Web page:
Introduction: Prompted by the increasing need for an intensified valorization of agri-food waste, in this work a three-step chemical procedure was used to extract high-purity cellulose from garlic stalk, corncob, and giant cane cut-up by a sequential removal of hemicellulose, lignin, ash, and organic compounds. Cellulose nanocrystals of potential interest for nanocomposite applications were then obtained through acid hydrolysis. Methods: The purity of the cellulose was determined employing Nuclear Magnetic Resonance and infrared spectroscopy, whereas dynamic light scattering, optical, atomic force microscopy, and transmission electron microscopy were used for morphological characterization. The high purity and crystallinity of cellulose was confirmed by comparison with the ultra- pure bacterial cellulose originating from K. sucrofermentans, irrespective of the waste used. Results and discussion: At the end of the extraction procedure, cellulose yields of 35.73, 37.15, and 39.10%, for garlic stalk, corncob, and giant cane cut-up, respectively, were achieved. Dynamic light scattering and atomic force microscopy analyses showed that the length of the whisker-like nanocrystals depended on the raw material (from ∼100 nm up to > 2μm), while the final yield was ∼40–50% for all three wastes. The versatility and effectiveness of the method here proposed can be profitably used for a wide range of agro-waste feedstocks.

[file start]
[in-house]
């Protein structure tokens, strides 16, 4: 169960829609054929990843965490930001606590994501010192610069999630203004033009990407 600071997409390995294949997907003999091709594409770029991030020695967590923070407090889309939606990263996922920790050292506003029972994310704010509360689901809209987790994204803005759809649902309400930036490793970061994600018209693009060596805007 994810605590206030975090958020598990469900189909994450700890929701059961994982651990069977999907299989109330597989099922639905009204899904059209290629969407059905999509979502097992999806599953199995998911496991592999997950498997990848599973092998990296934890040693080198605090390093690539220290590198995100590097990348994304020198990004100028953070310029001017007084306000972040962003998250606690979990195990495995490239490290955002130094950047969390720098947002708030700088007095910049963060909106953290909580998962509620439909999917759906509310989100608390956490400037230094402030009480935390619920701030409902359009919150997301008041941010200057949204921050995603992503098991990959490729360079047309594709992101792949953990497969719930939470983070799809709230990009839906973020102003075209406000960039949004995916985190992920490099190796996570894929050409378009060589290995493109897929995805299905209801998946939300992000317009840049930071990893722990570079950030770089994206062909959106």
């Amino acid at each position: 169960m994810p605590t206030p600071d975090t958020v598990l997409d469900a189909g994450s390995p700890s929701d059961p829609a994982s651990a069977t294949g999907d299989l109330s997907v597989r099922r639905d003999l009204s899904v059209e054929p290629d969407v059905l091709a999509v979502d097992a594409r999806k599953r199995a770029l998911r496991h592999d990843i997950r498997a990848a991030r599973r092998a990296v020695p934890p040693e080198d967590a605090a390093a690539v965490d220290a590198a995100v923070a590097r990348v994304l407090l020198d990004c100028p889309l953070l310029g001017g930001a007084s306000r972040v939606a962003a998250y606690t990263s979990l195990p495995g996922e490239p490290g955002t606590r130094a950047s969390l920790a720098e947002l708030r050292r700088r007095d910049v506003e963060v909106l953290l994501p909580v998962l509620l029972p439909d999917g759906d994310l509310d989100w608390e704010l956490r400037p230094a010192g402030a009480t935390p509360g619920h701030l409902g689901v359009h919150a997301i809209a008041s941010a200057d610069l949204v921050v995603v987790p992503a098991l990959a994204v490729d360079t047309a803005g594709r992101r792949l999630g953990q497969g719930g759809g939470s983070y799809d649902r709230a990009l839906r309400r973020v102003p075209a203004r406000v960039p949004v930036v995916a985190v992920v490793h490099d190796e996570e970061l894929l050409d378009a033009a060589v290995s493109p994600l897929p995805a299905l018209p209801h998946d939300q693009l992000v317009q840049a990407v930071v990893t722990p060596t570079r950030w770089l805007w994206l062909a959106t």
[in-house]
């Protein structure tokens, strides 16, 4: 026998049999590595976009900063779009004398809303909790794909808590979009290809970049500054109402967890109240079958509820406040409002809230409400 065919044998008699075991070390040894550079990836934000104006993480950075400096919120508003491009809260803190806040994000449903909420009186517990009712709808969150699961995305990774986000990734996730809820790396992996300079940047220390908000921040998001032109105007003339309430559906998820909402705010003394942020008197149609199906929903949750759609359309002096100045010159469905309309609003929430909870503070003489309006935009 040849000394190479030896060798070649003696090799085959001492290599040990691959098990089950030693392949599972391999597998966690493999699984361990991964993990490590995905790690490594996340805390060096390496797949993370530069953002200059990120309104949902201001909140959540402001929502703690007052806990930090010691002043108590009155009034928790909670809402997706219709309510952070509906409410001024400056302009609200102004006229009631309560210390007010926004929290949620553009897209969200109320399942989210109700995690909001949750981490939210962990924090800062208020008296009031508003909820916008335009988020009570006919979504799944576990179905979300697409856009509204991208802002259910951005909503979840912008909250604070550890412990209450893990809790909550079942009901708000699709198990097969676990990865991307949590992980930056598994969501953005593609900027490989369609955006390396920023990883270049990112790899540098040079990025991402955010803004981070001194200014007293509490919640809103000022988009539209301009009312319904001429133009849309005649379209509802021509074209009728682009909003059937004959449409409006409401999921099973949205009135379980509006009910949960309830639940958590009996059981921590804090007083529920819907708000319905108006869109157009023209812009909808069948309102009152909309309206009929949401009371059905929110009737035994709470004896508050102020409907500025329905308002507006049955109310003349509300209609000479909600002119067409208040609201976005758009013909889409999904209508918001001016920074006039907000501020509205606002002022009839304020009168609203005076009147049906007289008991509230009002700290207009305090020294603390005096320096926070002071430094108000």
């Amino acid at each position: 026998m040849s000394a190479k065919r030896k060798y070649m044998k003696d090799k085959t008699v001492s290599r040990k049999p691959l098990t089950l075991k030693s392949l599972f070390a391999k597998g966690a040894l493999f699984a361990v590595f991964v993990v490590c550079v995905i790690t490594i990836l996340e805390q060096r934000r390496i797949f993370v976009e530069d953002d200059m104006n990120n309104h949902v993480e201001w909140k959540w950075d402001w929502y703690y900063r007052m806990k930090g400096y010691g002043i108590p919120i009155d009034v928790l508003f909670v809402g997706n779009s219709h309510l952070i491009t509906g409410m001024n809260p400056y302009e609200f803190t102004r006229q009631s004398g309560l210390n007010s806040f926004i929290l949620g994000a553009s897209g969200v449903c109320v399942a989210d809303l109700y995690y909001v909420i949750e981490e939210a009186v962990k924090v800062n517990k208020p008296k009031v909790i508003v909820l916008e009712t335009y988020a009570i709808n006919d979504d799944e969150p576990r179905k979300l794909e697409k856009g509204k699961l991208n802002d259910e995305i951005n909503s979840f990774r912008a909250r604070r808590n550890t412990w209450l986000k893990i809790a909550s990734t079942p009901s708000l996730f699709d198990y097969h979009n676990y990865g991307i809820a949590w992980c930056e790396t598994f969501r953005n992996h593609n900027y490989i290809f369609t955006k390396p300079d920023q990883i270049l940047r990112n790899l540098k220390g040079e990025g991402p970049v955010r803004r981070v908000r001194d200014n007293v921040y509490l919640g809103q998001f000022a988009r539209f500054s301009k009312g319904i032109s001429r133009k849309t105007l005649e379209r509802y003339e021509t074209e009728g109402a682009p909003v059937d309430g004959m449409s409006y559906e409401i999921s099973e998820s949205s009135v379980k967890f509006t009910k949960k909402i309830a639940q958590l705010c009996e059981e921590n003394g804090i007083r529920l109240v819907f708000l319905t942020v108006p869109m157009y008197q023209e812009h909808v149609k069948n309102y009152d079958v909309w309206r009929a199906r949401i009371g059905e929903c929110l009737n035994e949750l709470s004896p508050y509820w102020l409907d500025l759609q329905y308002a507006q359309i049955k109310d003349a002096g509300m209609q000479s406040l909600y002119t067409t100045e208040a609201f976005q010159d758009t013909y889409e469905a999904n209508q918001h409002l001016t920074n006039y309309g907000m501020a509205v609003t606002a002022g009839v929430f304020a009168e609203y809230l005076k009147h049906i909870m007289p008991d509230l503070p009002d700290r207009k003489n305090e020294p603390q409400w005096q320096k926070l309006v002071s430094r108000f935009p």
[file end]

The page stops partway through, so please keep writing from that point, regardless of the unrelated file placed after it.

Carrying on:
Extraction of high-quality grade cellulose and cellulose nanocrystals from different lignocellulosic agri-food wastes / C. Rovera, D. Carullo, T. Bellesia, D. Büyüktaş, M. Ghaani, E. Caneva, S. Farris. - In: FRONTIERS IN SUSTAINABLE FOOD SYSTEMS. - ISSN 2571-581X. - 6:(2023 Jan 04), pp. 1087867.1-1087867.16. [10.3389/fsufs.2022.1087867]

Extraction of high-quality grade cellulose and cellulose nanocrystals from different lignocellulosic agri-food wastes

C. Rovera
Primo
;
D. Carullo
Secondo
;
T. Bellesia;M. Ghaani;E. Caneva
Penultimo
;
S. Farris
Ultimo
2023

Abstract

Introduction: Prompted by the increasing need for an intensified valorization of agri-food waste, in this work a three-step chemical procedure was used to extract high-purity cellulose from garlic stalk, corncob, and giant cane cut-up by a sequential removal of hemicellulose, lignin, ash, and organic compounds. Cellulose nanocrystals of potential interest for nanocomposite applications were then obtained through acid hydrolysis. Methods: The purity of the cellulose was determined employing Nuclear Magnetic Resonance and infrared spectroscopy, whereas dynamic light scattering, optical, atomic force microscopy, and transmission electron microscopy were used for morphological characterization. The high purity and crystallinity of cellulose was confirmed by comparison with the ultra- pure bacterial cellulose originating from K. sucrofermentans, irrespective of the waste used. Results and discussion: At the end of the extraction procedure, cellulose yields of 35.73, 37.15, and 39.10%, for garlic stalk, corncob, and giant cane cut-up, respectively, were achieved. Dynamic light scattering and atomic force microscopy analyses showed that the length of the whisker-like nanocrystals depended on the raw material (from ∼100 nm up to > 2μm), while the final yield was ∼40–50% for all three wastes. The versatility and effectiveness of the method here proposed can be profitably used for a wide range of agro-waste feedstocks.
atomic force microscopy (AFM); crystallinity; nuclear magnetic resonance (NMR); top-down approach; valorization; yield
Settore AGR/15 - Scienze e Tecnologie Alimentari
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Utilizza questo identificativo per citare o creare un link a questo documento: https://hdl.handle.net/2434/950942
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